October 3, 2013

National Film Registry: A Love Story

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These Amazing Shadows is a film buffet: there’s a little sample of everything. Drawn from the nostalgic imagery of old films juxtaposed with an omnipresent narrator, the documentary dives into the history and importance of the National Film Registry. Disappointingly, this 88-minute documentary does not give enough credit to the film industry and the Registry; however, its audience should still be thankful to have such a powerful insight into the mysterious world of classic film.

For most of the world, the National Film Registry is important merely for a column published in the arts pages once a year, which lists an annual selection of new additions to the registry. Paul Mariano and Kurt Norton’s inspiring documentary makes a case for this crucial institution. Their documentary shows the world that the National Film Registry acts as America’s time capsule. Impressively, they put together a piece of work that allows the films to speak for themselves, presenting straightforward information to its audience in an elegant, engaging manner.

These Amazing Shadows serves as a means not only to appreciate film, but also to get to know its history. The film educates its audience on the origins of the committee and its historical process of picking the variety of films each year. As it eloquently explains, the National Film Registry works to preserve the art of film and, more importantly, to protect these works of art from harm. Mariano and Norton argue that the Registry is so worthwhile a cause that it should be funded by both the government and private citizens.

A primary draw of the film is its array of interviews with well-known hollywood-types. Mariano and Norton consult with different directors, actors, and movie making professions, in addition to board members, including filmmakers like Christopher Nolan, John Waters and Barbara Kopple. They also converse with film critics like Mick LaSalle and Jay Carr. One of the most engaging interviews occurs with Gregory Peck’s son, a Vietnam veteran, who exposes the horrors of that war and how many films have captured it. These conversations give insight into the decision-making process, as well as how these films make them feel.

Focusing far beyond obviously classic movies — namely, Gone with the Wind and Casablanca — the documentary examines all genres of film, including avant-garde, Hollywood classics, newsreels, silent films, documentaries, and more. The discussion of the variety of film presented justifies the claim that films inform people of the culture at specific points in time. For example, Mariano and Norton included Birth of a Nation not to illustrate racism, but because it is historically significant. Other films such as U.S.A. do not show America at its best, but at its most real.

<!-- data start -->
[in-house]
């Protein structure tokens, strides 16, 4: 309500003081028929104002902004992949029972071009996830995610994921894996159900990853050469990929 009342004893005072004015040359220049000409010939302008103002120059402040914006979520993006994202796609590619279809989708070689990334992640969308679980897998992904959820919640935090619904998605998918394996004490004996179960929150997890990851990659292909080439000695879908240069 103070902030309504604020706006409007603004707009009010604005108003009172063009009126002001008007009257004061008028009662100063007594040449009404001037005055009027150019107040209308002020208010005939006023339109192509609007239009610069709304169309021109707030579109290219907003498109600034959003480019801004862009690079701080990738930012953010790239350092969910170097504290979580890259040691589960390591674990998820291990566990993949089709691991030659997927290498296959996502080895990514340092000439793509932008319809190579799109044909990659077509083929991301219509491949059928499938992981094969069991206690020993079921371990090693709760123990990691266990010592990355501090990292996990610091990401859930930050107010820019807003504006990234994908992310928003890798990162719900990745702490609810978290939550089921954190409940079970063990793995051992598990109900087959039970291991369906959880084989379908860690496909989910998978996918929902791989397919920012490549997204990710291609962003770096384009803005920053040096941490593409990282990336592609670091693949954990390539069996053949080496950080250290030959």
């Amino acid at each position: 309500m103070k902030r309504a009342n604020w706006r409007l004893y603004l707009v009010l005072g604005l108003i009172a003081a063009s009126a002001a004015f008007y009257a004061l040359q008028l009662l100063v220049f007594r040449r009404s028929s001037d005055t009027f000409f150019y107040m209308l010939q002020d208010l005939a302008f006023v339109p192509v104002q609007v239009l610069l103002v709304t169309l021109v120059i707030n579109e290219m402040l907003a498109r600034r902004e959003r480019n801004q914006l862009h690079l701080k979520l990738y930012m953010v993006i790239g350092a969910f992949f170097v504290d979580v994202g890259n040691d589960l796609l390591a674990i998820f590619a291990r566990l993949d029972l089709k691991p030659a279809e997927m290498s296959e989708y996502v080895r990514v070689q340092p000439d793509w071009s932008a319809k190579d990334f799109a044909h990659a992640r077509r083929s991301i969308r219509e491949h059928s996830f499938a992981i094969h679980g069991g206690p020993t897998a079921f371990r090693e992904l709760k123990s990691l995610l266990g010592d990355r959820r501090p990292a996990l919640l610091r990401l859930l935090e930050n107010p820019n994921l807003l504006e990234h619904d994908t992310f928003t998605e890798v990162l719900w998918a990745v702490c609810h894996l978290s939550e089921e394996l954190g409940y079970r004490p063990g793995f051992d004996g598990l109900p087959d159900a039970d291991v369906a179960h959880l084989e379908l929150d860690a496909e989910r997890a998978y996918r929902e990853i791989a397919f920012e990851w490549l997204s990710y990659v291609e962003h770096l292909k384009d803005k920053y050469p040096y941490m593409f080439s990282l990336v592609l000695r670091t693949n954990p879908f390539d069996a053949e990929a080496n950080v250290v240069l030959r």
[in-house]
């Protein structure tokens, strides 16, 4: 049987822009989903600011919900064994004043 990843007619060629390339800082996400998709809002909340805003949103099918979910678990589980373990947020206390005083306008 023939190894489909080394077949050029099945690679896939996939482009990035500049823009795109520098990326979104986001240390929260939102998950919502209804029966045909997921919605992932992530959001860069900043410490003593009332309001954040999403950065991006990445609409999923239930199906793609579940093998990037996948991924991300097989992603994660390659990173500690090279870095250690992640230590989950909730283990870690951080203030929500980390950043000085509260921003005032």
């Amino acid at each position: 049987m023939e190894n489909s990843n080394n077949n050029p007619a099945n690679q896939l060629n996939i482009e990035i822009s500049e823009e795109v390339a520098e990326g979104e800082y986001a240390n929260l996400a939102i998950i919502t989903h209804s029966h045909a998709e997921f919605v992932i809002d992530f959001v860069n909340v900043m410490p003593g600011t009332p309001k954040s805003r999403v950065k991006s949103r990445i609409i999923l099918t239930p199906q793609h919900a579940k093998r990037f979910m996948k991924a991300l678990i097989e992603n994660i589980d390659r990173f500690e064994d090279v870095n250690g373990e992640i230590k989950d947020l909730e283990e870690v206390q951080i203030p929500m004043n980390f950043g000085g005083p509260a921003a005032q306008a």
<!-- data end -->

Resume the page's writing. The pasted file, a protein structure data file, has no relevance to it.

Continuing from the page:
Mariano and Norton also explore the art of film preservation, discovering uncensored versions of movies that were edited under the Production Code. They follow preservation specialists, giving the audience an understanding of their job and the rewarding experience it entails. In particular, the film features a segment that scrutinizes two different versions of Barbara Stanwyck’s 1933 film Baby Face. Someone had two copies of the movie — one, he noticed, was slightly longer than the other. They discover that one version was unedited while the other must have been censored. Mariano and Norton put the versions side-by-side, resulting in an informative and comedic segment.

Although this film is the perfect documentary for all of the film nerds in the world, and for anyone else, the 88-minutes seem to go by quickly without giving enough attention and depth to each film. The structure of the film also leaves much to be desired: Its broadness becomes a strain on the cohesiveness of the film, leaving the audience with many unanswered questions. The documentary also seems to be advertising the National Film Registry, which seems a tad unethical even if, by the end, the committee proves worthy of celebration. Nevertheless, these problems do not undermine the obvious amount of hard work and love put into the film.

Overall, despite their film’s flaws, Mariano and Norton are able to capture well the American cinematic treasures that reflect the diversity of film. Like many great films, this documentary acts as a love letter to film itself. It presents the ways America cherishes the medium, its history and the hard work that goes into making extraordinary movies. These Amazing Shadows grasps the American experience as a whole, revealing much about our culture, but more importantly, about us. The movie is summarized when board member Robert Rosen asks, “Why would you want to save movies? I would ask, Why do we save family pictures?” The importance of film is unspoken — film transforms us in a way that no other medium is capable of doing. At the very least, this documentary gives its audience a whole new repertoire of movies on their must-see list.